Pashtoon M. Kasi, MD, MBBS, MS
Liquid biopsies may not be ready for prime time use in colorectal cancer (CRC), but they stand to show the importance of identifying clinically relevant mutations that can direct future treatment decisions, said Pashtoon M. Kasi, MD, MBBS, MS.
, Kasi, an assistant professor of oncology and senior associate consultant in the Division of Hematology/Oncology at Mayo Clinic, provided an overview of the potential for liquid biopsies in CRC and advances being made in the treatment landscape.
OncLive: Where do liquid biopsies stand in CRC?
: Liquid biopsies are done through circulating tumor DNA testing; it’s something that has rapidly made its way into research and is now making its way into practice. The most recent guidelines that came from the 2018 ASCO [Board of Directors] meeting in March 2018 are showing promise; however, they’re not ready for prime time. The only FDA-approved indication for liquid biopsies is in the sphere of lung cancer.
fusion–positive patients, which constitute about 1% to 2% of CRCs as well.
Could you elaborate on ongoing research efforts in this area?
One of the most exciting things, in terms of the use of this approach in the metastatic setting, is in a clinical trial setting. One of the clinical trials that is being developed as we speak is going to be a master protocol, where each treatment arm may be determined by the patient’s liquid biopsy results. The study is being led by many academic institutions.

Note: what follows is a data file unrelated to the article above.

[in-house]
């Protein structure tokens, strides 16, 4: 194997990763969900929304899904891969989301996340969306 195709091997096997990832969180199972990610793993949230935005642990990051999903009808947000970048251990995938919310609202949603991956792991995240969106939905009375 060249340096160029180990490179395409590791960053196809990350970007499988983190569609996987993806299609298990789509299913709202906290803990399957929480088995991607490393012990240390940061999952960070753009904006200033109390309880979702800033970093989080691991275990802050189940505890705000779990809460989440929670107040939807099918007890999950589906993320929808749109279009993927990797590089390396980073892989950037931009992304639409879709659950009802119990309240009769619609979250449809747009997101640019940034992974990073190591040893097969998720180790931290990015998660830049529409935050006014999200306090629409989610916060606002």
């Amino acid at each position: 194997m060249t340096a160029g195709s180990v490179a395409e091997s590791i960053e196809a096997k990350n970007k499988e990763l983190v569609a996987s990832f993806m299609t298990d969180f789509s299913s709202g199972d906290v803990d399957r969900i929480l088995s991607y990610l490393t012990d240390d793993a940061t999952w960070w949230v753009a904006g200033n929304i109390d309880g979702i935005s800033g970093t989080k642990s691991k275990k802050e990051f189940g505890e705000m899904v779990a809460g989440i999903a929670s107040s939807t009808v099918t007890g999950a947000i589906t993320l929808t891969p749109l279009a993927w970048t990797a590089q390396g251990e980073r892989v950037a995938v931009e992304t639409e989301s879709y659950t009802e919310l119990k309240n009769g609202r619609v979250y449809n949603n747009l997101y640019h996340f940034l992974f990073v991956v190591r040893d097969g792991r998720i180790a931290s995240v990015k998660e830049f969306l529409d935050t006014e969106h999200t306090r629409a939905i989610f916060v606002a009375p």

As of right now, different arms are being developed based on the aberration found in each patient. We already have the HER2
arm open, in which there will be matched therapy based on circulating tumor DNA testing. Ongoing research is testing its use earlier on to determine which patients will benefit from chemotherapy and who may not need it.
Could you discuss the BEACON trial?
The BEACON trial is one of the most exciting trials that we had updates for at the 2019 ASCO Gastrointestinal Cancers Symposium. The trial is focused on patients with BRAF
V600E-mutated CRC led by Scott Kopetz, MD, PhD, FACP, of The University of Texas MD Anderson Cancer Center, and Axel Grothey, MD, of West Cancer Center. These patients comprise an unmet need; their survival in the second-line setting is about 4 to 6 months; [outcomes in these patients are] up to 3 times worse than those of patients who don’t have the BRAF
V600E mutation. These patients really don't have too many options. Historically, BRAF inhibitors didn't work. The combination of BRAF inhibitors with MEK inhibitors did not show much promise.
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